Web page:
You could also look at what you need to do to look after her, could you get a playpen so you don't have to worry about watching too much and picking up so much try and work out what you did to cause the pain and see if there is a better way of doing it that will make it easier. You don't have to be wonder auntie if you love them they will know :-)

  • I understand what you are talking a bout.People expect you to do things for them even thou you don't feel well. I used to look after my mum as her carer, it was hard i got no help except for some carers who couldn't wait to leave. when i said i was tired i got comments like there's nothing wrong with you. you don't look sick to me.why are you complaining. even when i was lying in a hospital bed it was, what's wrong with you now. just because lupus is not physical doesn't mean we are not suffering. your niece is wrong to ask you to look after her child. what happens if you collapse at home whilst looking after her child. how would you be able to call for help? obviously she thinks there is nothing wrong with you. It's hard being dumped on ,you feel alone and angry. obviously she has targeted you. you need to explain you are not as well as you look. Hope you get the right results for you.

  • Thanks everyone for your comments, its nice to talk to people that understand as I have found most people have never even heard of Lupus, let alone understands how it affects a person. My niece does know I have lupus but I don't think she understands how ill it makes me. I think the other problem is that I have always been so fit and would do anything to help anyone if I could. I used to work a full time job and look after my Mum up until her death three years ago, that's when the lupus really got a hold on me, even though I had been ill for quite a long time before that, I struggled through (but I had no option tbh). I have also lost a lot of weight(2anda half stone) and sometimes I look at myself and don't recognise me, but because I've lost weight, people say to me, wow, what have you been doing to lose so much weight, tell me your secret and when I tell them that I'm ill they say, well you look good for it!! Its so bl**dy frustrating. xx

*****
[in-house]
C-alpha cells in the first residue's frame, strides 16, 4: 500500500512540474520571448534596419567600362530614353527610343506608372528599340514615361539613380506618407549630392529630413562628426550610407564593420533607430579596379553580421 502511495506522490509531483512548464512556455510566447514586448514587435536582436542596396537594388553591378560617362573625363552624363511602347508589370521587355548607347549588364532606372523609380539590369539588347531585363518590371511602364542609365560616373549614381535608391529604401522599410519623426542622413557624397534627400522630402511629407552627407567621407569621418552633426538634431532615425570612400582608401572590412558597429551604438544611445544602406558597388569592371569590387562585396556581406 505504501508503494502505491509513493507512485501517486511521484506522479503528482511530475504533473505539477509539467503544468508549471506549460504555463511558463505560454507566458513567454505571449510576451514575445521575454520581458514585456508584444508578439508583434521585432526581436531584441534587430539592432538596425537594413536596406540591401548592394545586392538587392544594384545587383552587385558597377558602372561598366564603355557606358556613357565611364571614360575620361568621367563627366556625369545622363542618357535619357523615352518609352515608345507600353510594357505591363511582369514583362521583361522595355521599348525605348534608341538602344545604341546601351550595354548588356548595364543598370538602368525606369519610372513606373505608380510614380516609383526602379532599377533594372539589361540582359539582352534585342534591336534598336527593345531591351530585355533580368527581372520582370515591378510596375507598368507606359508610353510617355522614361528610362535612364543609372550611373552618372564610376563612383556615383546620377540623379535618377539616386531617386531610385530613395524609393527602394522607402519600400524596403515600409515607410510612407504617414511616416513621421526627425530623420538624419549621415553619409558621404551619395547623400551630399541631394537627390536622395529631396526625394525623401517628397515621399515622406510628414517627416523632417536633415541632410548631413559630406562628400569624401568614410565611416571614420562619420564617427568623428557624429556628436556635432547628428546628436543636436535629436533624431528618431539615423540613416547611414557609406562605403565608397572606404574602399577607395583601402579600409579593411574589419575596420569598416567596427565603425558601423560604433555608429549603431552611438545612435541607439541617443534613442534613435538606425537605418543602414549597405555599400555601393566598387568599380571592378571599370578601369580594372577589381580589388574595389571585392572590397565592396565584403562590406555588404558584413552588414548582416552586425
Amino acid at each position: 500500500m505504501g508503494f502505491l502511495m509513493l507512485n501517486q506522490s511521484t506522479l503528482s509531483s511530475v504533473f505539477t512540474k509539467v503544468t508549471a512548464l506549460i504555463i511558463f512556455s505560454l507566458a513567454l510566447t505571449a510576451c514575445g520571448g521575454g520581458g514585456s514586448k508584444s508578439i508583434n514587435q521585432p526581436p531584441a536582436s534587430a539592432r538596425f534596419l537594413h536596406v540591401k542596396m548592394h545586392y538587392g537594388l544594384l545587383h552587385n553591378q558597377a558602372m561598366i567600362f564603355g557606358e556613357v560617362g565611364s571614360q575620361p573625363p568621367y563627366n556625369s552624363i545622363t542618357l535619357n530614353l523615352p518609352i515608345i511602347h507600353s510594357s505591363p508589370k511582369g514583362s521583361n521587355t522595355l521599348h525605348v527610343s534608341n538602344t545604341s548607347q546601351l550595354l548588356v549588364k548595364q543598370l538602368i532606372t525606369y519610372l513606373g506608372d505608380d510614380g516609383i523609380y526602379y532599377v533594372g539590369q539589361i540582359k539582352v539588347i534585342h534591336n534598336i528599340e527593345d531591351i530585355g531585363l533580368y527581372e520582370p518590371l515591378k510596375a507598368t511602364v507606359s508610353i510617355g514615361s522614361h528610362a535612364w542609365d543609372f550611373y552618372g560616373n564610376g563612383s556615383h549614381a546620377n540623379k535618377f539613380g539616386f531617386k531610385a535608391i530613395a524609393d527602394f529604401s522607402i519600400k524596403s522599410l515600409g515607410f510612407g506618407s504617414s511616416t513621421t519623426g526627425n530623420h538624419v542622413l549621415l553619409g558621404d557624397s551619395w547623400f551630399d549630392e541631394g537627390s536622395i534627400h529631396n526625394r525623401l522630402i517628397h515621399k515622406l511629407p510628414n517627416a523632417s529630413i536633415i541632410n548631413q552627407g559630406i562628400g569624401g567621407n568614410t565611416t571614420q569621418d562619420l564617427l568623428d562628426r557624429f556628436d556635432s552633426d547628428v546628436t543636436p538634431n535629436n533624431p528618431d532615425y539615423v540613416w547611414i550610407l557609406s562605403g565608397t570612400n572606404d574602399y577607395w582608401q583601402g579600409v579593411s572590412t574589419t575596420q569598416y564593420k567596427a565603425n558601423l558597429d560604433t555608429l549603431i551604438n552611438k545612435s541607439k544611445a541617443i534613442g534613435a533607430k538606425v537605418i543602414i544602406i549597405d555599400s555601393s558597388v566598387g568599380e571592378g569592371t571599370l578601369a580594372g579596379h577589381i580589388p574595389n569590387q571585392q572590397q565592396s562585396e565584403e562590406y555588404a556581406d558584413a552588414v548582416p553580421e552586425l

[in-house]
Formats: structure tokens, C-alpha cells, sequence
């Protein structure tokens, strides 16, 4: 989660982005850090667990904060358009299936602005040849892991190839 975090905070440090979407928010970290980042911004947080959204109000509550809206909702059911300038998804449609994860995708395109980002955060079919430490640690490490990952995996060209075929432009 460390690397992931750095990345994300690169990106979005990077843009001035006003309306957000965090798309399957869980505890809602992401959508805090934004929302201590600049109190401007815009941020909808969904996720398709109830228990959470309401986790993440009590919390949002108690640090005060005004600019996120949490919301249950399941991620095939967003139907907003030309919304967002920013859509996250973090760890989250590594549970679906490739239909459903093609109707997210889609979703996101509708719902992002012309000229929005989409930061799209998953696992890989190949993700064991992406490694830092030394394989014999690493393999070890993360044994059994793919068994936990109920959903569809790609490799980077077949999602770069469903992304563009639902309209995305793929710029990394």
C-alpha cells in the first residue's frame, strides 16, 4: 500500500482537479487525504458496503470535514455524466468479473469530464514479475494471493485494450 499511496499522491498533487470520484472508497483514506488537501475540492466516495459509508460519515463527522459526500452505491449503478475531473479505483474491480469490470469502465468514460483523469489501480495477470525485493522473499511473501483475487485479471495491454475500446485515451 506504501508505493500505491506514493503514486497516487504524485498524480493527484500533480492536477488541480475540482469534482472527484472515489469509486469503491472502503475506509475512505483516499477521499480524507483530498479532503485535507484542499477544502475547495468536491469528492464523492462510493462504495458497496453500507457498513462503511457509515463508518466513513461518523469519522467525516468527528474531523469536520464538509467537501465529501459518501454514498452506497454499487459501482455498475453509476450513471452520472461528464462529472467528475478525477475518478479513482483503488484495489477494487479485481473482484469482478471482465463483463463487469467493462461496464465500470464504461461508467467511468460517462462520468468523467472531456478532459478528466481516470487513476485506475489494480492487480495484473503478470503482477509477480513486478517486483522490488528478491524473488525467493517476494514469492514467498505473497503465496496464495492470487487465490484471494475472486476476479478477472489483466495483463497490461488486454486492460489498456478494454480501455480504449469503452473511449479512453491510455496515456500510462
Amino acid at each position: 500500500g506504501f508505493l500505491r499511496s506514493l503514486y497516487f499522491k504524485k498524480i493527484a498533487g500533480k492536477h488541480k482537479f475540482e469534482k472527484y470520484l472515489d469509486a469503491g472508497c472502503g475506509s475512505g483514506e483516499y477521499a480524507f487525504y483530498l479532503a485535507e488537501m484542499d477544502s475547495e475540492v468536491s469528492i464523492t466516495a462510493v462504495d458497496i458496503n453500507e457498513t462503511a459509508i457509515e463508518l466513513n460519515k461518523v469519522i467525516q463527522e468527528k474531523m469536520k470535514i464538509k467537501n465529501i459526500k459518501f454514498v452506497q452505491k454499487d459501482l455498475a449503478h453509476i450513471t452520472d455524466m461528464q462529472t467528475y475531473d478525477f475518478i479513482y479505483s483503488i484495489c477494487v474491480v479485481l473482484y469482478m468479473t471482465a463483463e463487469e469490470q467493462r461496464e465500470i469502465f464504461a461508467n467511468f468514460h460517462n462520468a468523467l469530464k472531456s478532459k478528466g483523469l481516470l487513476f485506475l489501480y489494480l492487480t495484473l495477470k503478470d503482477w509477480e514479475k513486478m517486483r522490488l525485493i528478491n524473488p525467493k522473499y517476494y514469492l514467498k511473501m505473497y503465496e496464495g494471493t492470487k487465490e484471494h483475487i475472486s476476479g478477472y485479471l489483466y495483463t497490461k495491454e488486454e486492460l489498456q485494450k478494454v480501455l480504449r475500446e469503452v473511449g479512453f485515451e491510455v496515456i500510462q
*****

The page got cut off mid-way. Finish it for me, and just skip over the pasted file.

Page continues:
• Hi Lillyanne, I, like many others on here can completely relate to that. It's the feeling of wanting to do something with the knowledge of how it will impact on our body. I think the advice above is right and you can explain to your niece that you would like to do more but physically it is too hard. As the child gets older you can watch a dvd together and have shared laughs that way with popcorn or do activities that are less stressful for you but will be enjoyable to a child such as swimming, baking fairy cakes (even from a packet mix....cheating is ok;). I am like you and so want to do more but I am learning to give when I can but keep some energies back for us....it's the only way to cope with this. xx

  • hi have had lupus over ten years .I know all to well how you feel about looking after your neice .Ihave three young nieces and I love them all to bits .all you can do is take each day at a time im sure your neice will understand if you tell her how you feel lupus is a crual and nasty illness .Ihope you feel better soon CHIN UP

  • My daughter marie passed 2yrs ago. She suffered so much for lupus. i have so many adopted daughters and she loved to look after them. She looked after them even in her pain. She suffered for seven years. She died not because she had lupus but for the negligence of a doctor in the hospital. I miss her so much.

  • Oh Adozoa I am so sorry to hear about the loss of your daughter. And I know what you mean when you say that she loved to look after your children because I am the same. My job was working with disabled children and I miss it so much. I find I can't feel miserable when theres a little one around because they brighten up my day. My thoughts are with you and your familyxxxxx